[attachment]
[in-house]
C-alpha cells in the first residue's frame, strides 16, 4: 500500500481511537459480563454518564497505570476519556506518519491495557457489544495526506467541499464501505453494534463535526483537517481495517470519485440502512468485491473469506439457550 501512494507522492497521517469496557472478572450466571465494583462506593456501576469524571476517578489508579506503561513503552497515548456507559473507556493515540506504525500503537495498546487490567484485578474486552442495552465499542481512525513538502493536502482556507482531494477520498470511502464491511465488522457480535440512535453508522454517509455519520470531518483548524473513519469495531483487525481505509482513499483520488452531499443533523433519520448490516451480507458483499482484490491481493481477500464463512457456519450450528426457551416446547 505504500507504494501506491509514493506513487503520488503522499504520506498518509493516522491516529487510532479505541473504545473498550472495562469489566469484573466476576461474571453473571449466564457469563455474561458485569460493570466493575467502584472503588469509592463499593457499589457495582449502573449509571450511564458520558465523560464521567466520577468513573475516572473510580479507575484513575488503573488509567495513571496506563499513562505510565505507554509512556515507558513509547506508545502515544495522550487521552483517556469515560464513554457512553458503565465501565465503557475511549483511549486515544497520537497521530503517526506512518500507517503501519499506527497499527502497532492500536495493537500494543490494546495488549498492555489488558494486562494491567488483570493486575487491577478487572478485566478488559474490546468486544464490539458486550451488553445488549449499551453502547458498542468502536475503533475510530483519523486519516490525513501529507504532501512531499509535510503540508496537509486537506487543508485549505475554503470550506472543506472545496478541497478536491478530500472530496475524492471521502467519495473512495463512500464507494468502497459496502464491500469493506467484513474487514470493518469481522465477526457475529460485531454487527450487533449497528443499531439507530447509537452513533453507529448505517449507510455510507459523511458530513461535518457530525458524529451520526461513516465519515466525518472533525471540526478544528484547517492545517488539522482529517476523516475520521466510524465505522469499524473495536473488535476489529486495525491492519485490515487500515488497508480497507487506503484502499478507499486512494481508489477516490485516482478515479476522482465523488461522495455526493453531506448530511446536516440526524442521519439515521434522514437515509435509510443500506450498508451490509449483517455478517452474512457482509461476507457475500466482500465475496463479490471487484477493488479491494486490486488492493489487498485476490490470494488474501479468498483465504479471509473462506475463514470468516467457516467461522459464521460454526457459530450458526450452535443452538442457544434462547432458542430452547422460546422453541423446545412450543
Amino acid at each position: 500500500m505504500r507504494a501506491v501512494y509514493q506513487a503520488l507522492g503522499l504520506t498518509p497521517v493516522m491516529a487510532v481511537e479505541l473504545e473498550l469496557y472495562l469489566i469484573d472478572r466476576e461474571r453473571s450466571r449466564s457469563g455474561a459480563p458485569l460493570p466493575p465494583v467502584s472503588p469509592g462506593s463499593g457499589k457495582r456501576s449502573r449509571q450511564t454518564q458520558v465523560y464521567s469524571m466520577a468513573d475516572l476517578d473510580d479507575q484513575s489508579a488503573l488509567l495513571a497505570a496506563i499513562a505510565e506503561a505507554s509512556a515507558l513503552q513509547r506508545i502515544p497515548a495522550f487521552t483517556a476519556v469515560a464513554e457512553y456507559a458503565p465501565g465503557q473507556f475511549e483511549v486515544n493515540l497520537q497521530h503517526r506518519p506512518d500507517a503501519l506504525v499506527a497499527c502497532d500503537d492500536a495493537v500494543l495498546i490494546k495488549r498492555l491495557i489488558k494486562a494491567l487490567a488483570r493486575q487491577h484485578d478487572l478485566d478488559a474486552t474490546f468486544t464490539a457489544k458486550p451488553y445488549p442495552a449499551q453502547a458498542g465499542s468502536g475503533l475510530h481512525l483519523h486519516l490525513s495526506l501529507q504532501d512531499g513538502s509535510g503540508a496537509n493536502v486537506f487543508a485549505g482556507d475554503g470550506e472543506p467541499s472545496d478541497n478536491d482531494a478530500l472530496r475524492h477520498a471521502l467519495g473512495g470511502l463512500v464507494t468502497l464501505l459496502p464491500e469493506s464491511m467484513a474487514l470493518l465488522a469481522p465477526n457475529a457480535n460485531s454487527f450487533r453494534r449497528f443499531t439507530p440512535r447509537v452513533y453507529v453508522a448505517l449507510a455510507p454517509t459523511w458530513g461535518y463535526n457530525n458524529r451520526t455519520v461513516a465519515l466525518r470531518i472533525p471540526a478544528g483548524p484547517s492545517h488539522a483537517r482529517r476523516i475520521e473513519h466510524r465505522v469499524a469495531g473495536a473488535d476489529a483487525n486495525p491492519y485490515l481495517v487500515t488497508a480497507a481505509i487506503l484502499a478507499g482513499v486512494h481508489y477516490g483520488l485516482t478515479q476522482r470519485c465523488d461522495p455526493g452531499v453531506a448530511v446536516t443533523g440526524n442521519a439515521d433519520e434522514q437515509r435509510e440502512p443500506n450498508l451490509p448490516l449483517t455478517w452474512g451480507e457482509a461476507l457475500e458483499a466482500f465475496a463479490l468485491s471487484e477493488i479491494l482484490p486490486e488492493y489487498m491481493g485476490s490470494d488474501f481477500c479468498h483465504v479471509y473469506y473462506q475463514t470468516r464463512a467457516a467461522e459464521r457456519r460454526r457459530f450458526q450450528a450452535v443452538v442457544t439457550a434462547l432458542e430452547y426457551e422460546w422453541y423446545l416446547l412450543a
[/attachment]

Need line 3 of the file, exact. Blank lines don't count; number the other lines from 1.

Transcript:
Amino acid at each position: 500500500m505504500r507504494a501506491v501512494y509514493q506513487a503520488l507522492g503522499l504520506t498518509p497521517v493516522m491516529a487510532v481511537e479505541l473504545e473498550l469496557y472495562l469489566i469484573d472478572r466476576e461474571r453473571s450466571r449466564s457469563g455474561a459480563p458485569l460493570p466493575p465494583v467502584s472503588p469509592g462506593s463499593g457499589k457495582r456501576s449502573r449509571q450511564t454518564q458520558v465523560y464521567s469524571m466520577a468513573d475516572l476517578d473510580d479507575q484513575s489508579a488503573l488509567l495513571a497505570a496506563i499513562a505510565e506503561a505507554s509512556a515507558l513503552q513509547r506508545i502515544p497515548a495522550f487521552t483517556a476519556v469515560a464513554e457512553y456507559a458503565p465501565g465503557q473507556f475511549e483511549v486515544n493515540l497520537q497521530h503517526r506518519p506512518d500507517a503501519l506504525v499506527a497499527c502497532d500503537d492500536a495493537v500494543l495498546i490494546k495488549r498492555l491495557i489488558k494486562a494491567l487490567a488483570r493486575q487491577h484485578d478487572l478485566d478488559a474486552t474490546f468486544t464490539a457489544k458486550p451488553y445488549p442495552a449499551q453502547a458498542g465499542s468502536g475503533l475510530h481512525l483519523h486519516l490525513s495526506l501529507q504532501d512531499g513538502s509535510g503540508a496537509n493536502v486537506f487543508a485549505g482556507d475554503g470550506e472543506p467541499s472545496d478541497n478536491d482531494a478530500l472530496r475524492h477520498a471521502l467519495g473512495g470511502l463512500v464507494t468502497l464501505l459496502p464491500e469493506s464491511m467484513a474487514l470493518l465488522a469481522p465477526n457475529a457480535n460485531s454487527f450487533r453494534r449497528f443499531t439507530p440512535r447509537v452513533y453507529v453508522a448505517l449507510a455510507p454517509t459523511w458530513g461535518y463535526n457530525n458524529r451520526t455519520v461513516a465519515l466525518r470531518i472533525p471540526a478544528g483548524p484547517s492545517h488539522a483537517r482529517r476523516i475520521e473513519h466510524r465505522v469499524a469495531g473495536a473488535d476489529a483487525n486495525p491492519y485490515l481495517v487500515t488497508a480497507a481505509i487506503l484502499a478507499g482513499v486512494h481508489y477516490g483520488l485516482t478515479q476522482r470519485c465523488d461522495p455526493g452531499v453531506a448530511v446536516t443533523g440526524n442521519a439515521d433519520e434522514q437515509r435509510e440502512p443500506n450498508l451490509p448490516l449483517t455478517w452474512g451480507e457482509a461476507l457475500e458483499a466482500f465475496a463479490l468485491s471487484e477493488i479491494l482484490p486490486e488492493y489487498m491481493g485476490s490470494d488474501f481477500c479468498h483465504v479471509y473469506y473462506q475463514t470468516r464463512a467457516a467461522e459464521r457456519r460454526r457459530f450458526q450450528a450452535v443452538v442457544t439457550a434462547l432458542e430452547y426457551e422460546w422453541y423446545l416446547l412450543a